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News Briefs

Local schools continue to struggle with insufficient funding, and two Lane County school districts, Fern Ridge and Pleasant Hill, filed bond measures that will appear on the May Primary ballot to help pay for improvements to property and facilities that school officials say are greatly needed — one school is basically providing federally assisted school lunches out of a gym concession stand.

The city of Eugene sent a “request for corrective action” letter to Gibson Steel Fab, Inc. last month for various Clean Water Act violations, citing Gibson for deficiencies in employee education and monthly inspections, storing several hazardous materials without secondary containment and failing to contain overspray from painting operations so as to prevent it from coming into contact with stormwater.

The city of Eugene paid 60 staff members to shut down the Whoville homeless camp on the corner of Broadway and Hilyard streets April 4 — a move that campers and homeless rights advocates say put many of the Whoville residents back on the streets alone.

“They’ve taken old, they’ve taken veterans, they’ve taken everybody who has a problem, said ‘You have to go,’ instead of giving them a place to sleep at night and giving them some sort of peace of mind,” Whoville camper Jacob Baird says.

• Weyerhaeuser, 744-4600, plans to backpack spray 8 acres near Norris Creek with Velpar L, Velpar DF, Transline and/or Forestry Garlon XRT with additives methylated seed oil and/or non-ionic surfactant. See ODF notice 2014-781-00306, call Stewardship Forester Brian Peterson at 935-2283 with questions.

Kevin Sullivan

 et al.

Thanks to a disagreement over Robert’s Rules of Order, the Lane County Republicans have recently acquired new leadership in the form of chair, vice-chair and secretary to fill the seats of Paul Barnett, Bill Young and Kristy Cooper, who have all resigned. This split happened as the races heat up for three Lane County Commission seats in the May primary.

The city of Eugene sent “request for corrective action” letters to three Eugene businesses, A&K Development Company, Oregon Ice Cream Company and Oregon Tread Rubber Company, in late February for various Clean Water Act violations.

“Here we go again. Big money moves into a neighborhood and excavates 40 feet into the ground near the river,” Wende Hitchcock says in exasperation. She says a gravel site along the Coast Fork of the Willamette River near Delight Valley Road has applied to the Department of Geology and Mineral Industries (DOGAMI) to expand its operations, including excavation and asphalt production. Hitchcock and other neighbors fear impacts to the rural community from noise and trucks to possible affects on wildlife and water.

Unhoused Eugeneans will speak at a panel during an April 7 event that the Eugene Human Rights Commission’s (HRC) Homelessness Work Group hopes will help deconstruct stereotypes people commonly apply to the homeless.

Six people who currently reside at Whoville, Opportunity Village Eugene and the city-approved rest stop at the intersection of Garfield and Roosevelt Streets will respond to a prompt and then answer questions from the audience.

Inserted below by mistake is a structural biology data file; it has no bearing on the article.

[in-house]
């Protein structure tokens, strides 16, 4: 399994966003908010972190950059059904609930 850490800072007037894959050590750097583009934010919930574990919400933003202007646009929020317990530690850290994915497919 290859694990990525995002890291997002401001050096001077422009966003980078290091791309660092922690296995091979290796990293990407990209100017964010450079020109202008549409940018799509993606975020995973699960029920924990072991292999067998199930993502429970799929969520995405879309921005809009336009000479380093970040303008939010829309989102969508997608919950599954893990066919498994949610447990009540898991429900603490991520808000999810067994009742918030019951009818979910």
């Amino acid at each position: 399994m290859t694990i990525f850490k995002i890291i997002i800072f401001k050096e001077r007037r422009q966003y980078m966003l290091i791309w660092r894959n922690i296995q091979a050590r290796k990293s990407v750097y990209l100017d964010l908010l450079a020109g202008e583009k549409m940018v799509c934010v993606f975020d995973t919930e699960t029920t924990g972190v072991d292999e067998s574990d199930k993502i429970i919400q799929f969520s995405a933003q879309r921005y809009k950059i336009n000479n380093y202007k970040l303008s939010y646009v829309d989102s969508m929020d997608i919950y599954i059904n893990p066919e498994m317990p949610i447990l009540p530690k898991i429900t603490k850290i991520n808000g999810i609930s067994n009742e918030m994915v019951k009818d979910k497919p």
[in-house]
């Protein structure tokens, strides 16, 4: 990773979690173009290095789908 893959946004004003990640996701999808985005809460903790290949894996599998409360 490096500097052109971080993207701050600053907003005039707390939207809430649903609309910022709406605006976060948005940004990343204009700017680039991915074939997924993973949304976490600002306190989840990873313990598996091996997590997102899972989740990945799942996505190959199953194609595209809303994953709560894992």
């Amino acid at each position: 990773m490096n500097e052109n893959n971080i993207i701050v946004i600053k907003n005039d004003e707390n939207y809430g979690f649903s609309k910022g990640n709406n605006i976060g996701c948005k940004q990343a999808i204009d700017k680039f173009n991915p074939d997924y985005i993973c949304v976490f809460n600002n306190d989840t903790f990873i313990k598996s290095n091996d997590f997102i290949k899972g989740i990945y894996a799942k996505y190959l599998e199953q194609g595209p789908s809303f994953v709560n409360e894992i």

On Oct. 16, 2013 John Burns says a private timber helicopter dripped poison onto him, his land, his neighbors and their water supply. He started coughing and his sinuses ran for hours. Neighbors reported their dogs getting sick and even dying, a horse went blind and the local fire chief had to go to the emergency room. Five months later, the more than 30 people of the Cedar Valley area outside Gold Beach who reported symptoms from asthma to nose bleeds still don’t know what was in the chemical mix that hit the rural community.

Policies currently in place in Lane County would reduce greenhouse gas emissions from cars and light trucks only 3 percent by 2035 — 17 percent less than the state goal of 20 percent — according to an evaluation completed in February by the Central Lane Scenario Planning Team.

The city of Eugene has more than 43 miles of alleys threaded between homes and businesses; some are paved, some gravel and some are grassy and overgrown. Where some people might see dreary and even dangerous passageways, Jeff Luers and the Eugene Green Alley Project see a chance to turn Eugene’s often potholed back alleys into environmental, walkable and even wildlife-friendly corridors. On March 31 you can “rally for the alley” at a Ninkasi Pints for a Cause fundraiser. 

Step aside, Keystone XL pipeline: Oregon is advancing toward acquiring a new fossil fuel pipeline of its own, after the Jordan Cove liquefied natural gas (LNG) project in Coos Bay received a conditional export license from the U.S. Department of Energy on March 24. 

Oregon has its fair share of invasive species, such as nutria brought into the state for fur in the 1880s, and red-eared sliders, turtles that compete with our native western pond and painted turtles. Moving species from one place to another can wreak havoc on native ecosystems, but as climate change pushes species to extinction, conservationists have posed the idea of assisted migration, moving a species from its native range to a better-suited territory that more closely matches its ideal climate.